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seemingly he was well up in the Cunard, his Skipper was well up in the Cunard and I asked my father if he would write and get me a job. But after, he wouldn’t let me go. He did get a job for me but I had to start right from the very bottom. Celia: Can you just back track for a meenit. Yer father had a boat at this time, the Elizabeth – Yes, that’s right - but you instead went to work in the different fish hooses. Did ye consider gaen ti the lines, gaen ti the sea wi yer father? James: I don’t know, my father didn’t seem to want me to do that. Celia: No. Did he hae a reason for that? James: I couldna understand it. Mina (James’s wife): Can I? He wid hae to get his own line. His mother could only bait one line, for his father and he would hae to pay oot for his hale line to be shelled and baited. Celia: Somebody to bait it and somebody to shiel it, shiel for it. James: Understand at that time, the boats went a whole week at the sea sometimes and they never made enough as pay for expenses, to pay for it all for the engines and shelled – shieling and baiting. That;s right. Mina: Some weeks it wis … James: The mussels had to come from as far as Morecambe or Dundee. I seen two whole lorry loads o mussels for one day for the whole village. Celia: For the village. So it was a big industry at that time but the labour was the problem and paying for the labour, ye needed somebody to bait the line and shiel the mussels for it. James: There was 34 line boats at one time. Celia: So the herber was pretty packed? James: Oh, lined up, just lined up Mina: Tell them aboot Granny – and the half croon. James: Oh aye. There was one Saturday, I used to – out o my ten jarries a week, I got half a croon 7 and one night I went up to Granny and she was sitting greetin. Didna hae enough to get her syrup and loaf. Celia: Her syrup and ? Syrup and loaf. Syrup and loaf – oh dear. 8 7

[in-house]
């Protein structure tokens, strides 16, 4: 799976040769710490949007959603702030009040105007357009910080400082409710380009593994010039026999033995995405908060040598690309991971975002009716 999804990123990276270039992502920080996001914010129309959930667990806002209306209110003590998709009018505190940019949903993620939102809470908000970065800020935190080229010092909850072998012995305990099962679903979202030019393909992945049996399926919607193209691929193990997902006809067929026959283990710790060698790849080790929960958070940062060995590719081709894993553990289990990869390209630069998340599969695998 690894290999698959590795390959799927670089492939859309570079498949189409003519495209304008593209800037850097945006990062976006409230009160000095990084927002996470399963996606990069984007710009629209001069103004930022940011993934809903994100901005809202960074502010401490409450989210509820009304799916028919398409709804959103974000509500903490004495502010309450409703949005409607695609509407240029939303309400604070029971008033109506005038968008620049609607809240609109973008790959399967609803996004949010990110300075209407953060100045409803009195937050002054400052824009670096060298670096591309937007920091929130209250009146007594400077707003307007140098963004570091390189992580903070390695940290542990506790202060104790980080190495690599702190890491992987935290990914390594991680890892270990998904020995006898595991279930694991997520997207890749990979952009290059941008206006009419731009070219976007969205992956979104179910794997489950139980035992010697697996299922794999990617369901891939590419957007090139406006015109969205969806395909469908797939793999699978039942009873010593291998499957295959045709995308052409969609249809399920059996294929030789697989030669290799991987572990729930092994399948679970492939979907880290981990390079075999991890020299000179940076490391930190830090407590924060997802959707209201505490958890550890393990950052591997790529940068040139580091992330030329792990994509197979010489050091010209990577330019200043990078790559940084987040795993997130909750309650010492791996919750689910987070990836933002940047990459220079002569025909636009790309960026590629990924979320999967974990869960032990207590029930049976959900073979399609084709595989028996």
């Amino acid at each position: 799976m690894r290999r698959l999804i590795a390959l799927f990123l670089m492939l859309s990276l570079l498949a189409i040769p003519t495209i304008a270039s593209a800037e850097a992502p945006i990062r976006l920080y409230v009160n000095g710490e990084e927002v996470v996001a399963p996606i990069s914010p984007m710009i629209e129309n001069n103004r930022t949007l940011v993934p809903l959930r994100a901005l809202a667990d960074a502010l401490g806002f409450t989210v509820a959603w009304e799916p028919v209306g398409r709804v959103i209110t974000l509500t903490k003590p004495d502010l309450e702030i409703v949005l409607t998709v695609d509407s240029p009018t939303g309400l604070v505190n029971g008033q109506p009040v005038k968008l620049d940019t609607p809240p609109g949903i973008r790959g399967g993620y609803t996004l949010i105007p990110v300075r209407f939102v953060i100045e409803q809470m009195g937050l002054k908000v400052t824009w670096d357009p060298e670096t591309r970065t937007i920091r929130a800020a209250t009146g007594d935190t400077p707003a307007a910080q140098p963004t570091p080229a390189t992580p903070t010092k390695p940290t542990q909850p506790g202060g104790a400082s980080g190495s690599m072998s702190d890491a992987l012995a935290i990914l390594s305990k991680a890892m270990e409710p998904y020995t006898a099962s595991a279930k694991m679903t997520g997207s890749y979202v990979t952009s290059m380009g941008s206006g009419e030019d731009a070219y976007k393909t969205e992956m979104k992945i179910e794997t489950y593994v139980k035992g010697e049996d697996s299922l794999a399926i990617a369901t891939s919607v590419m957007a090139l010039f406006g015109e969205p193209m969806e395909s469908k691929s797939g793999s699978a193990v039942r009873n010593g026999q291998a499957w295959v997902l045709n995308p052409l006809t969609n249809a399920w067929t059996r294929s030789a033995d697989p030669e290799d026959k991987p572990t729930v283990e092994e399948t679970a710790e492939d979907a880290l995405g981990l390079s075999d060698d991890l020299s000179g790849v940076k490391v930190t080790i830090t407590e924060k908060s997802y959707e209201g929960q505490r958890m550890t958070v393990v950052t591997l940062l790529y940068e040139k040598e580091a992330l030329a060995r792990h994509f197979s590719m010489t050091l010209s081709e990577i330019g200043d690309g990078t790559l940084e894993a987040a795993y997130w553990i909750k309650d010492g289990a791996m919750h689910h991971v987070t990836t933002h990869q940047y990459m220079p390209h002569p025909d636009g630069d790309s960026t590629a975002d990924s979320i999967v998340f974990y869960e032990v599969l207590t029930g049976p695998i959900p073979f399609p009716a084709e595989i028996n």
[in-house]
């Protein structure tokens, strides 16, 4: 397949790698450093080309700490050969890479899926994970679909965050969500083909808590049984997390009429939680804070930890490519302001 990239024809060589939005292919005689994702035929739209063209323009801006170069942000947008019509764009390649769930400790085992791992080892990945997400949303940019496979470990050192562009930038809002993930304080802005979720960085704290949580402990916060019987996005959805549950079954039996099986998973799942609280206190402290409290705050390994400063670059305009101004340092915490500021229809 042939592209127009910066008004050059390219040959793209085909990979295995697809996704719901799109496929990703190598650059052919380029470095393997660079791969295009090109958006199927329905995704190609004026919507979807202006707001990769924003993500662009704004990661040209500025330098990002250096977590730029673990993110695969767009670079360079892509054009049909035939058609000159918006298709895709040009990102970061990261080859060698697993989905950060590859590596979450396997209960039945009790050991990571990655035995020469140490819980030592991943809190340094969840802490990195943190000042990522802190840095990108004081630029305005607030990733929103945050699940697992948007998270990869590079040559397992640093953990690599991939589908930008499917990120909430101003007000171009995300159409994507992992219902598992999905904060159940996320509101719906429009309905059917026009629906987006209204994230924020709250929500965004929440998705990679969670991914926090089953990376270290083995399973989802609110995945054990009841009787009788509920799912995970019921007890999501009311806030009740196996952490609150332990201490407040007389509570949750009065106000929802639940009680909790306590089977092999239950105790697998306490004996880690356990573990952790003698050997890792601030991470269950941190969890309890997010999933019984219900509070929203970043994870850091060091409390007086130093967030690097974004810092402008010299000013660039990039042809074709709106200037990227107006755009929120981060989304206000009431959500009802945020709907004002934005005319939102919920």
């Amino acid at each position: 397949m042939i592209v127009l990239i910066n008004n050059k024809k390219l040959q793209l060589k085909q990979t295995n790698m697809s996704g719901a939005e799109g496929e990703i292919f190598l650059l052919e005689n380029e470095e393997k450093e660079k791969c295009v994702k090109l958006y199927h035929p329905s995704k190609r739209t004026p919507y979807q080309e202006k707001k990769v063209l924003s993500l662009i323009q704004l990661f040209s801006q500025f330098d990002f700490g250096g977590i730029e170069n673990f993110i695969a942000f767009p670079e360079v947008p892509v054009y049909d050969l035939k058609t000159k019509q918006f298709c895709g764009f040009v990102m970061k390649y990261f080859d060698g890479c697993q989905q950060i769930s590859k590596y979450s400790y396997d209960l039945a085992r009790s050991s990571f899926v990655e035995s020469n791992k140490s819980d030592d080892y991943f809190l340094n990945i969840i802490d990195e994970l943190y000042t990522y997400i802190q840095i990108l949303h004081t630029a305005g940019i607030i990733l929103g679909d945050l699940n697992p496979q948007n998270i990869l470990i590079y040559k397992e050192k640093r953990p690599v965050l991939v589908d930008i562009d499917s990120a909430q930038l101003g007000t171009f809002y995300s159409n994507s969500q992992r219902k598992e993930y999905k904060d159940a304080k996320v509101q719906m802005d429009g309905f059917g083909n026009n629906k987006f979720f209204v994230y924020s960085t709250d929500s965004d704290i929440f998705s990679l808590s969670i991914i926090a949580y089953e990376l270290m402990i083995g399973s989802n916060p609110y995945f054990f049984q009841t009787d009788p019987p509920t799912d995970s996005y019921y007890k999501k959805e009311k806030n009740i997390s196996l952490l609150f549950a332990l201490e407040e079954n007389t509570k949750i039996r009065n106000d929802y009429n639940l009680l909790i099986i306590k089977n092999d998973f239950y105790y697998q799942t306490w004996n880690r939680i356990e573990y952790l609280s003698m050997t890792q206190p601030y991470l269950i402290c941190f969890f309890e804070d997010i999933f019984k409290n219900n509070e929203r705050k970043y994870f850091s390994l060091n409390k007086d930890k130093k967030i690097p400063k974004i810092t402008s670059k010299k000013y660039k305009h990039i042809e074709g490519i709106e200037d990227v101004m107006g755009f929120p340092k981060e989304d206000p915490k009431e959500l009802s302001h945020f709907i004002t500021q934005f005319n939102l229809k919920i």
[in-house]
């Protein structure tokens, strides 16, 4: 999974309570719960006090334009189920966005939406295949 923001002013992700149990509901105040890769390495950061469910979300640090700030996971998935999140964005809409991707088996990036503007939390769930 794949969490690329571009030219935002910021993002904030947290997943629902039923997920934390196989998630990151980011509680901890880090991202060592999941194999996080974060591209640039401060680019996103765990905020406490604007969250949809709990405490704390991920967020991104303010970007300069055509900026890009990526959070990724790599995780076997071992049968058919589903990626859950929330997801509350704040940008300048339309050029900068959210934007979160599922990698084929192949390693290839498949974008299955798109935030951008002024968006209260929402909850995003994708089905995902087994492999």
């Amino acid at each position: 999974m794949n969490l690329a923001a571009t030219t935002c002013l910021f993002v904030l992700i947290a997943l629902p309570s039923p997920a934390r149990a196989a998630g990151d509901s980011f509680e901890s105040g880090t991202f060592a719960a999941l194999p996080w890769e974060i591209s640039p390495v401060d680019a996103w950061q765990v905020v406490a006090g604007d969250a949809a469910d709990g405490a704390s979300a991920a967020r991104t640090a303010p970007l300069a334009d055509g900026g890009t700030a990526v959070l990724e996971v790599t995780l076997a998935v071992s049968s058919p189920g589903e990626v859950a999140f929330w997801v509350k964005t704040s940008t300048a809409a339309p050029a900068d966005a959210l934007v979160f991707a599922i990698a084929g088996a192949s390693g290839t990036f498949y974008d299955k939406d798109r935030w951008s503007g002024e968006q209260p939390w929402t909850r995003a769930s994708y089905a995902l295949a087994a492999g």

Ten jars of shelled mussels. Syrup and loaf was a basic standby food and often a young family could be filled up with slices of loaf and syrup when little else was available. 8